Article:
Your credit score is not perfect. This might come as a shock to some and less so to others, but here is the deal; not one person or one thing in this world is perfect. Except Neiman Marcus cookies; Neiman Marcus cookies are perfect. There, I said it. That’s not the point, though. To get back on track, most people think that their credit score is pretty much the end of the story. No more discussion, do not ask again; but it’s not. Your credit score is a report of all your credit history and information but you have to remember that no one is perfect. That includes the creditors that report your information to credit bureaus. That also includes the people at the credit bureau whose job it is to go through your information and input it into whatever system they use to report credit scores.
What does this mean? This means that humans are making up your credit score, and that means that there could be a mistake or two. Now, we are not going to say that your credit score is an inaccurate report of what your credit history really looks like, but we are going to tell you that it is a good idea to get that checked out. You know how people tell you that you should check your score every few months or twice a year? That’s a good idea; and it’s not just to see if there is any fraud or stolen identity issues going on, either. It’s to see if there are any mistakes. The faster you find them, the faster you can have them fixed.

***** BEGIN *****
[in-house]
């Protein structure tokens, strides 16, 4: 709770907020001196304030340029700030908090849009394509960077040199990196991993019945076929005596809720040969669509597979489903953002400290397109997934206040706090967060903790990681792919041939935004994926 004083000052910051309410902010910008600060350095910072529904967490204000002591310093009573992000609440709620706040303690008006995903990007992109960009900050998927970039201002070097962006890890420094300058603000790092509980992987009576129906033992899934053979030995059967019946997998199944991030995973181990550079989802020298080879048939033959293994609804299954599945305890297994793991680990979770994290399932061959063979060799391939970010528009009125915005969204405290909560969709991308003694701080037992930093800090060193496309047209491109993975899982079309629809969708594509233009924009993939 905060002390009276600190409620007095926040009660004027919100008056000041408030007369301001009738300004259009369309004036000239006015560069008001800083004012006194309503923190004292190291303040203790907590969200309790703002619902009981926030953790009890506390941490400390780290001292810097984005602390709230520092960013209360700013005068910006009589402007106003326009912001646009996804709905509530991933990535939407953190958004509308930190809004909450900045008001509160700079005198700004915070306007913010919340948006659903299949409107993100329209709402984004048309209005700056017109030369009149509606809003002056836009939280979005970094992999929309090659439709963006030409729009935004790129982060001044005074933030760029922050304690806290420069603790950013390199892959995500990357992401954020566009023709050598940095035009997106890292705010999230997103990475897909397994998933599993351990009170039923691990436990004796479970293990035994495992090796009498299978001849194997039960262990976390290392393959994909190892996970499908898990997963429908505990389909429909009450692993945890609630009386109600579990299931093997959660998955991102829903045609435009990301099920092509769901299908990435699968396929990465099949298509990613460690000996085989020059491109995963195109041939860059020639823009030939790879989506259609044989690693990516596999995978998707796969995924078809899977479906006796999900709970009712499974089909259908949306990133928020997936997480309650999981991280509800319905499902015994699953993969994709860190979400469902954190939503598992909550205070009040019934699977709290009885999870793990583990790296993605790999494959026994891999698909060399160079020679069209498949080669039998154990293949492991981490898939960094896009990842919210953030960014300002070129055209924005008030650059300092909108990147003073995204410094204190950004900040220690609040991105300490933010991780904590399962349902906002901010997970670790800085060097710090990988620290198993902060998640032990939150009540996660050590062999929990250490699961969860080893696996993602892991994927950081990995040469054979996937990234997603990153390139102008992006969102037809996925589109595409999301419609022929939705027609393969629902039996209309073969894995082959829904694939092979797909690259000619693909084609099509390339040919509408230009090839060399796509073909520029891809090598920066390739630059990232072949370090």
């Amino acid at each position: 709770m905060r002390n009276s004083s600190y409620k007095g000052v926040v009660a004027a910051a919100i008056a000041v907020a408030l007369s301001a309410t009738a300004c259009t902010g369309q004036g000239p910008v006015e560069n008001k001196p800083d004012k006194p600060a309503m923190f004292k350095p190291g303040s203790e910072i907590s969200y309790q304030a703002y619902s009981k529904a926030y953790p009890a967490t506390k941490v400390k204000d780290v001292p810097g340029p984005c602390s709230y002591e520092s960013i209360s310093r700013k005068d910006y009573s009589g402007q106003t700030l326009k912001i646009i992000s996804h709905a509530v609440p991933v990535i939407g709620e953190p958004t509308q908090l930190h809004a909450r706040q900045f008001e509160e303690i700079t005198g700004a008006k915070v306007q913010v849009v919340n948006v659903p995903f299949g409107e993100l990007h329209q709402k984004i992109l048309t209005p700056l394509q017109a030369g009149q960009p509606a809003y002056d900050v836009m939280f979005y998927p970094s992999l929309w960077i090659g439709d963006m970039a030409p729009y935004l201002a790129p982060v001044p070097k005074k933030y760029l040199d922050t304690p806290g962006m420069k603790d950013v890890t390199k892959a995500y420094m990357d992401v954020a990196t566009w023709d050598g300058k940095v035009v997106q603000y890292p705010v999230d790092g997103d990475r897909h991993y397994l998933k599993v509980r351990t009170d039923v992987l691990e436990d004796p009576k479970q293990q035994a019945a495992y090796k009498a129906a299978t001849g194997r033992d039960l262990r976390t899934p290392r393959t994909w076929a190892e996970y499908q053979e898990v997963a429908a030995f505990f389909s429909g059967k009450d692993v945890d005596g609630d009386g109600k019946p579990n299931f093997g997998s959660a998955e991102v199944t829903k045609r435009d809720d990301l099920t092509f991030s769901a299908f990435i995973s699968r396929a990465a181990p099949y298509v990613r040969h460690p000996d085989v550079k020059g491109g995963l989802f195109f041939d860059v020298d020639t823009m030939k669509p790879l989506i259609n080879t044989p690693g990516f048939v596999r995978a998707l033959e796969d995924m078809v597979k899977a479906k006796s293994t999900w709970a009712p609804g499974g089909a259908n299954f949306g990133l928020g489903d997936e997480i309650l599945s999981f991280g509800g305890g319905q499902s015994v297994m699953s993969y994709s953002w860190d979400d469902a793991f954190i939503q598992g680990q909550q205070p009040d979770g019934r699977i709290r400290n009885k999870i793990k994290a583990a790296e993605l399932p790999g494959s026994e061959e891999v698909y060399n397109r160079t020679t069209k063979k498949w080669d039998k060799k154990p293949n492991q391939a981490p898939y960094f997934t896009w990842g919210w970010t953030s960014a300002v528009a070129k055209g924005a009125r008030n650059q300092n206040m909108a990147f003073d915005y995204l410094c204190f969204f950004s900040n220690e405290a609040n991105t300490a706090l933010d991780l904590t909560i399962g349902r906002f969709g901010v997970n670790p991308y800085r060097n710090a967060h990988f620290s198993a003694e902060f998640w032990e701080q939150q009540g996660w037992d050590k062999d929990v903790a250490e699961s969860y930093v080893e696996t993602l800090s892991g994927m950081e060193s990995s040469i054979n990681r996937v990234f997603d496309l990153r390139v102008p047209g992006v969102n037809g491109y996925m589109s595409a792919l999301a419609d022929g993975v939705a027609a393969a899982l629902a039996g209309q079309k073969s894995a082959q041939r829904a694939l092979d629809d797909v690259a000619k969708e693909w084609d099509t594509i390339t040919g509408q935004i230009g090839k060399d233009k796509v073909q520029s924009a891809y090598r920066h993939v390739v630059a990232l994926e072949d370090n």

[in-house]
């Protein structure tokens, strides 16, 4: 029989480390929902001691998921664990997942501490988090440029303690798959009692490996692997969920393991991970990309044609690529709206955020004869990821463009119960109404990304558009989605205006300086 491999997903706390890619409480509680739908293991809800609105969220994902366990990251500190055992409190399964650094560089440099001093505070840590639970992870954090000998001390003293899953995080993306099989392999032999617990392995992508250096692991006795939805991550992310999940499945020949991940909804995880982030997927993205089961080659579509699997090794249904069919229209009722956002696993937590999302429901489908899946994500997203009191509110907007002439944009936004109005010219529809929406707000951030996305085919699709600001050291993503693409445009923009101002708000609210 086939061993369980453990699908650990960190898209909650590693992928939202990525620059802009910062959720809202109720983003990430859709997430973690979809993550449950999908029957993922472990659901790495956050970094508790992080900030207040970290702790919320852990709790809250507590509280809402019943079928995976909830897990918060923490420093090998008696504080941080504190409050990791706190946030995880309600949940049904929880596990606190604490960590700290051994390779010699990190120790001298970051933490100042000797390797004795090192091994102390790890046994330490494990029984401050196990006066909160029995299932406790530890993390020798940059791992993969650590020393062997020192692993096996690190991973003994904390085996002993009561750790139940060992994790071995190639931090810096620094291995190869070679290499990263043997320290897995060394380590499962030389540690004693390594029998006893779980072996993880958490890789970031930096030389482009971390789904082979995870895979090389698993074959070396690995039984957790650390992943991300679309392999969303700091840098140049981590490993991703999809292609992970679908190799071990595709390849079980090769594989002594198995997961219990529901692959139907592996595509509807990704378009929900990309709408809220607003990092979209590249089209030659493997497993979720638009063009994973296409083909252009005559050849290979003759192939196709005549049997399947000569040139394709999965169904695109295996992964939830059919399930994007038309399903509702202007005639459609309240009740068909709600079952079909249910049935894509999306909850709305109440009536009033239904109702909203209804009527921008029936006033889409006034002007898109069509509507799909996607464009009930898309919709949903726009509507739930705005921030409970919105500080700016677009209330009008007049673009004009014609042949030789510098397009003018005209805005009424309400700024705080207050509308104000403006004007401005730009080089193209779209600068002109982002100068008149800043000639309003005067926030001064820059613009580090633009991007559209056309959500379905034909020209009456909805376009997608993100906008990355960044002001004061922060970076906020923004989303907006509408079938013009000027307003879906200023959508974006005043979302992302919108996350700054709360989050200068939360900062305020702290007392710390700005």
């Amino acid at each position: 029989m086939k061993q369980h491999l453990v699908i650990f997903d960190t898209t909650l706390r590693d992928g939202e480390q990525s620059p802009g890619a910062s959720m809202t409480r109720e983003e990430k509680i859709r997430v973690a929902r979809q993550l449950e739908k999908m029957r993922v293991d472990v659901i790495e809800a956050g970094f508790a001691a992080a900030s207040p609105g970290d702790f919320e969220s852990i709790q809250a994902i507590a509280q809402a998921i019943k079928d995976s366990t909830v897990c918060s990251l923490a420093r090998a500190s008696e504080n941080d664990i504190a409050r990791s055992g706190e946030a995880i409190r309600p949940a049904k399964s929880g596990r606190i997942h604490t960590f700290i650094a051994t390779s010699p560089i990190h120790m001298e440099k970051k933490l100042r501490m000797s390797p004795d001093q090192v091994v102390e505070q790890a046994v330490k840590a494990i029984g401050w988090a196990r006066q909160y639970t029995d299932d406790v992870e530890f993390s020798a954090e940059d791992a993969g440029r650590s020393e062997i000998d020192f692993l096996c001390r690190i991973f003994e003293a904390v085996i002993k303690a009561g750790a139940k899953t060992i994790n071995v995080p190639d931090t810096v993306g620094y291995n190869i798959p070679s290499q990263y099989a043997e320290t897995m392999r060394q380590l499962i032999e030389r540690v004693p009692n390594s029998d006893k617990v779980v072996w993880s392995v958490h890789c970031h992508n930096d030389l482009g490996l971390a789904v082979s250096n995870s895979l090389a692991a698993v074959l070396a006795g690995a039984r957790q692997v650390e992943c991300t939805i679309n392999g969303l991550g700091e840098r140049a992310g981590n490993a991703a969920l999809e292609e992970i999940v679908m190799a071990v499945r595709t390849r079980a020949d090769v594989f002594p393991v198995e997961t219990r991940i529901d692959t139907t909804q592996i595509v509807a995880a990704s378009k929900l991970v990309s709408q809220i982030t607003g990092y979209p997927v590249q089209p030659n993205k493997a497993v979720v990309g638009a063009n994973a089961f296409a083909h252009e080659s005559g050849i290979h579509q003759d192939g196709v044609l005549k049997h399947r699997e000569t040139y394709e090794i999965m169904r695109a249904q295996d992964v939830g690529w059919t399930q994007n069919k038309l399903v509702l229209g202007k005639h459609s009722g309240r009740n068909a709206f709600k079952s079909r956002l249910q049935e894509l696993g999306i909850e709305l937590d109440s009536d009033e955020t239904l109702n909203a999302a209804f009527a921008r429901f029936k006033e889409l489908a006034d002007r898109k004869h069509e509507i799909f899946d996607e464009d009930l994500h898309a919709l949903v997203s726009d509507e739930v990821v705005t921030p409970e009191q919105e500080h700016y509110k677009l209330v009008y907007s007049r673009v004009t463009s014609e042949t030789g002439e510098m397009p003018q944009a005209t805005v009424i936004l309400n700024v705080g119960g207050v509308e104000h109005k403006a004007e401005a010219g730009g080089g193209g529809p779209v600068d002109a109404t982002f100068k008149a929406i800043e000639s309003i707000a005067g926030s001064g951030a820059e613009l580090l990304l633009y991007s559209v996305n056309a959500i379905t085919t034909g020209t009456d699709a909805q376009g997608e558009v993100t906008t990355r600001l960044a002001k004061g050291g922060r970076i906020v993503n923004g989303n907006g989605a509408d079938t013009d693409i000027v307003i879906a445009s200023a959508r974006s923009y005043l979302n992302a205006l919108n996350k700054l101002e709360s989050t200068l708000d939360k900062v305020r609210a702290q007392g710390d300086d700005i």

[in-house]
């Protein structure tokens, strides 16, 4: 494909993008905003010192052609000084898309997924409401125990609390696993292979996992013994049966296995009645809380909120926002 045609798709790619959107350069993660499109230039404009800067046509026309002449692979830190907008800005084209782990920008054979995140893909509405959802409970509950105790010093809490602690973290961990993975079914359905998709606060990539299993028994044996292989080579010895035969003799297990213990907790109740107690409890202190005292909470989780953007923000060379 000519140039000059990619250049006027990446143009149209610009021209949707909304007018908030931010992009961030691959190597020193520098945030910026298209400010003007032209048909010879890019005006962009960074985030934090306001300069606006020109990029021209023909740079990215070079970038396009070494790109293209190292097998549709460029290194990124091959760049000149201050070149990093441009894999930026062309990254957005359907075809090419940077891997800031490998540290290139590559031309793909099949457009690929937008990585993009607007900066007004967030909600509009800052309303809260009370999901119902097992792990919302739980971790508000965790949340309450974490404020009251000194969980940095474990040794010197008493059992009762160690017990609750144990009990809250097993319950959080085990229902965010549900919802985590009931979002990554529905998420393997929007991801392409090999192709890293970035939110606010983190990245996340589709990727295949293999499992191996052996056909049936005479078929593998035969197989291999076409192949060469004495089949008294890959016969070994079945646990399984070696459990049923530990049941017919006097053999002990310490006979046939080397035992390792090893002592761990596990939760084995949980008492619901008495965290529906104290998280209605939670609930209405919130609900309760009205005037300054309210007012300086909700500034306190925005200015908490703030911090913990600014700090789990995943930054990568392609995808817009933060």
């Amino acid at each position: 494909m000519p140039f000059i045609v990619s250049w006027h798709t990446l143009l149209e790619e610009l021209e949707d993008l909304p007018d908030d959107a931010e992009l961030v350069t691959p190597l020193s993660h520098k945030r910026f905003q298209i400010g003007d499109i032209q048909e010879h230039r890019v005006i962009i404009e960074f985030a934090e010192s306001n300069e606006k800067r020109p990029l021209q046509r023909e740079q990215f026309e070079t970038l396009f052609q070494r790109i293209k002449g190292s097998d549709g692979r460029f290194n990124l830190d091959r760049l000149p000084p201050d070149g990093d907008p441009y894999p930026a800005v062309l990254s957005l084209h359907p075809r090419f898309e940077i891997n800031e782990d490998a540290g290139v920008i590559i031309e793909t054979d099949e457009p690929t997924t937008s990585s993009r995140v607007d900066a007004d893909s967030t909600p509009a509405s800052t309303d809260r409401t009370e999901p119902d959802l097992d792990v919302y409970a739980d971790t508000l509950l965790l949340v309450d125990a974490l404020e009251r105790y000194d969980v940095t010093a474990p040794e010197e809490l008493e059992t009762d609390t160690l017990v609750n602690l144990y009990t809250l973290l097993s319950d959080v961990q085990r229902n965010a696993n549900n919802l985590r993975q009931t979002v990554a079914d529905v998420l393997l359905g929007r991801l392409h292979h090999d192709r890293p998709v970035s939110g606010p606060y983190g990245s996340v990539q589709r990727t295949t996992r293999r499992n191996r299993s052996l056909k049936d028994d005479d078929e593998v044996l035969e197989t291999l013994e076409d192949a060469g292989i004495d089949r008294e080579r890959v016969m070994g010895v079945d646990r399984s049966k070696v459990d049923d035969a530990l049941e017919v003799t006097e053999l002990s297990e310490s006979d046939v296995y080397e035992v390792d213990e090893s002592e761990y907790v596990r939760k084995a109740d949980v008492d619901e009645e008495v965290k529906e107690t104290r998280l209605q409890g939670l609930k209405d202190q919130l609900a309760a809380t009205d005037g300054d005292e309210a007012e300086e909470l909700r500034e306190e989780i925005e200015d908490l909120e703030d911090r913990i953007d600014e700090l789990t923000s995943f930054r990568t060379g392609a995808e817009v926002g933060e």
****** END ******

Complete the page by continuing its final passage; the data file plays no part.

Mistakes happen; we are all human. We all make them, and we all have a chance to fix them at some point. So, don’t just assume your credit score is what it is; assume that there could be some issues on the report and that you can fix them with a few simple phone calls.